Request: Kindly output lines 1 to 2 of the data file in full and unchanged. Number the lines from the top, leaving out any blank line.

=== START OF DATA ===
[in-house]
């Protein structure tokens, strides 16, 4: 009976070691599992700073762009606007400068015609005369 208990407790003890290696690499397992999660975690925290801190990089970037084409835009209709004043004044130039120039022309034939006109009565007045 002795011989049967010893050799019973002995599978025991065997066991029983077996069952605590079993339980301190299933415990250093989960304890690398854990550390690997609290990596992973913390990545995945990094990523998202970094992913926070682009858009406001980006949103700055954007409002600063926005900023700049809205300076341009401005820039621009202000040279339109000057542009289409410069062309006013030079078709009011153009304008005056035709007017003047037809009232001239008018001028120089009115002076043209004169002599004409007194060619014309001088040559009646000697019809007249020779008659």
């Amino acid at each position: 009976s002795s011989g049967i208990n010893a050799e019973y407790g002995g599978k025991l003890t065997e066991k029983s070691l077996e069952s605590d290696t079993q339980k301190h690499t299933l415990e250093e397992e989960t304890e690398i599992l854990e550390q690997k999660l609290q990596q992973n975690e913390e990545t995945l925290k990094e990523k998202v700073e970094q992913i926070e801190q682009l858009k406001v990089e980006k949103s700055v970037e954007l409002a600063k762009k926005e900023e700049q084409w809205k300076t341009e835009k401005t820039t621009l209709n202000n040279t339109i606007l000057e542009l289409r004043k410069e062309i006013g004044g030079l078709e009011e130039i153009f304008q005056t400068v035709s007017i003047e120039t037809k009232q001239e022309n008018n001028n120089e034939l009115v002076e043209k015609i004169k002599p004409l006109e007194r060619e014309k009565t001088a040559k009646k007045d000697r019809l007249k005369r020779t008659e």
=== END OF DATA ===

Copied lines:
[in-house]
């Protein structure tokens, strides 16, 4: 009976070691599992700073762009606007400068015609005369 208990407790003890290696690499397992999660975690925290801190990089970037084409835009209709004043004044130039120039022309034939006109009565007045 002795011989049967010893050799019973002995599978025991065997066991029983077996069952605590079993339980301190299933415990250093989960304890690398854990550390690997609290990596992973913390990545995945990094990523998202970094992913926070682009858009406001980006949103700055954007409002600063926005900023700049809205300076341009401005820039621009202000040279339109000057542009289409410069062309006013030079078709009011153009304008005056035709007017003047037809009232001239008018001028120089009115002076043209004169002599004409007194060619014309001088040559009646000697019809007249020779008659």